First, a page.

Language is more than a list of words. Language conveys a whole system of thought, transmitted in a symbolic network of form and meaning. Dictionaries and grammars, indispensable as they are, capture only isolated words and phrases. But human beings speak to each other in conversations, especially in stories which have a broader narrative structure, a beginning setting actors, actions, climax, and resolution. Many argue that narratives are a fundamental and universal reflection of human thought (Bruner 1986, Berman, Slobin and Aksu-Koc 1994, Linde 1994, van Dijk and Kintsch 1983).
Many aspects of language emerge only in connected speech. Discourse reveals not just intonation and mood particles, but also variations in word order, in topicalization, and the relations of time and verb aspect. Connected speech relies on cohesion. We use pronouns, classifiers and conjunctions selectively, to indicate what was said before (through anaphoric reference) , old information which the speaker should be familiar with. This is often the subject of the sentence. New information is also highlighted, often in an object phrase. Speakers also preview what will come later (through cataphora) (Chen 1986 a, b, 1987, Li and Thompson 1981).
No one can learn a language memorizing words alone. Teaching students only slowly pronounced words in isolation actually damages their ability to decode the rapidly pronounced phrases which even babies hear in their first language. In addition, textbooks and prescriptive grammars also often convey outdated, inaccurate, or overly simple information.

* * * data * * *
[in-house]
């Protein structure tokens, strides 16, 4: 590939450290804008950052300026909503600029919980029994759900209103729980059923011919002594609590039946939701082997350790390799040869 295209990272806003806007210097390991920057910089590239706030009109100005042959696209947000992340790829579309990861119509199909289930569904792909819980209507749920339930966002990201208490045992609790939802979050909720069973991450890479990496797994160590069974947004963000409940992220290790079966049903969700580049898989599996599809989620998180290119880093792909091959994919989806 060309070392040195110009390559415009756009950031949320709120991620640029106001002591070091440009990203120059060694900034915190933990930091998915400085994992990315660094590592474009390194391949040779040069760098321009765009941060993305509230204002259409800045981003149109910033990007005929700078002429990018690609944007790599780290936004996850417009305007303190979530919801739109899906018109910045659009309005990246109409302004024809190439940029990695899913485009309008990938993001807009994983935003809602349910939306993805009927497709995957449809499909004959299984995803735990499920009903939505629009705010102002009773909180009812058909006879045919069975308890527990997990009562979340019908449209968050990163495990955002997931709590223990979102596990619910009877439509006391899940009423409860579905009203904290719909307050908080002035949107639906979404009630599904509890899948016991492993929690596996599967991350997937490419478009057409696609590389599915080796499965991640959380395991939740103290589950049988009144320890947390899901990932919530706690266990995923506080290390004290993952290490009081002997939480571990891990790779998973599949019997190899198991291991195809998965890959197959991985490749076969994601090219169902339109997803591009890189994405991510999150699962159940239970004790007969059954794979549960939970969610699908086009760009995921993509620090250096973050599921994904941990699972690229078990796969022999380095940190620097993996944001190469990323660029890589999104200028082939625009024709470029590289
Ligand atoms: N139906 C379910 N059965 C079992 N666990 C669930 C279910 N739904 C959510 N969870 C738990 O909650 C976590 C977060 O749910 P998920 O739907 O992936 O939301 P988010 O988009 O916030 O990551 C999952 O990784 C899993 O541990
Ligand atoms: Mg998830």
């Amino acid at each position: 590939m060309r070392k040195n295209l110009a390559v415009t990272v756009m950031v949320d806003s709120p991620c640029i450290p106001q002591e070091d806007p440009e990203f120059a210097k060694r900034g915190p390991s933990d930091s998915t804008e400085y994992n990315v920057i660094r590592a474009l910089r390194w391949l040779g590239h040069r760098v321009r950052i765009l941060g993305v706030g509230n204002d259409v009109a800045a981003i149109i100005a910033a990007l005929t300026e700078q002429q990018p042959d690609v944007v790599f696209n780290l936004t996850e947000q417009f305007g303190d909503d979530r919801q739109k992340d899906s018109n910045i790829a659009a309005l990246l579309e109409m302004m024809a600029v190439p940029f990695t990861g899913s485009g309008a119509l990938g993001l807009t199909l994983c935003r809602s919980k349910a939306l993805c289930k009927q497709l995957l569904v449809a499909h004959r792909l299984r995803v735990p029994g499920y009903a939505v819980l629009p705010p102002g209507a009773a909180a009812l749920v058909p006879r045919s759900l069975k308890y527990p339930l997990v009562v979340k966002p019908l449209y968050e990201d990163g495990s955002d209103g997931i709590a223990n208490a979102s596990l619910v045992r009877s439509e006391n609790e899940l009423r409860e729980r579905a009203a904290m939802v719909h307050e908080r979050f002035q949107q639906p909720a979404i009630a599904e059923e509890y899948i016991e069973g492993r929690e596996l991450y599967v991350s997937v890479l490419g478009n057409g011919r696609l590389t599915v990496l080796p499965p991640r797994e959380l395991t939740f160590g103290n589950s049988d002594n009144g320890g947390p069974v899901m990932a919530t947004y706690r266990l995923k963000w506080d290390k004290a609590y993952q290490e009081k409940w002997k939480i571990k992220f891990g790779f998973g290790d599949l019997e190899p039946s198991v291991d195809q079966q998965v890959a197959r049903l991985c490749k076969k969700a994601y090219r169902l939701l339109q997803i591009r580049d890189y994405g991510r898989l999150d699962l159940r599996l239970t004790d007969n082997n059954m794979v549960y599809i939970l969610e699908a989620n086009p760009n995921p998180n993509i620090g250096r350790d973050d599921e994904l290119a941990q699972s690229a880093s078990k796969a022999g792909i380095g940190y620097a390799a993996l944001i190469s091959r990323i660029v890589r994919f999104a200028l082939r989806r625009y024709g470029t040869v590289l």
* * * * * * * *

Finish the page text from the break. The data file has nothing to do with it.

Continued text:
Examining recordings of how people actually speak often shows a dramatically different picture. Students spend hours learning the grammar of the full English passive, 'this duck was roasted by grandma'. But full passive is actually rare and highly marked, in less than 1% of spoken sentences. Foreign students of Mandarin are taught to use a special noun classifier for every noun, ben ¢D" for books, zhang ¡Ói for tables etc. But 40% of the Mandarin speakers told a Pear Story using only the general ge passive. Often a noun phrase is grammatical without a classifier, as in 'the boy riding the bike' qi chezi de xiaohai' o1¡LR?l ao ?p¡Lk "A . But speakers also used the general ge classifier even for nouns such as hats and bicycles which teaching grammars say must take a specific classifier. In fact, many speakers followed an unconscious information theory principle: they used a specific classifier the first mention of the object, and a general classifier after its identity was clear (Erbaugh 1986, 2002). Even foreign students of Mandarin follow this information processing principle, without being explicitly taught (Polio 1994).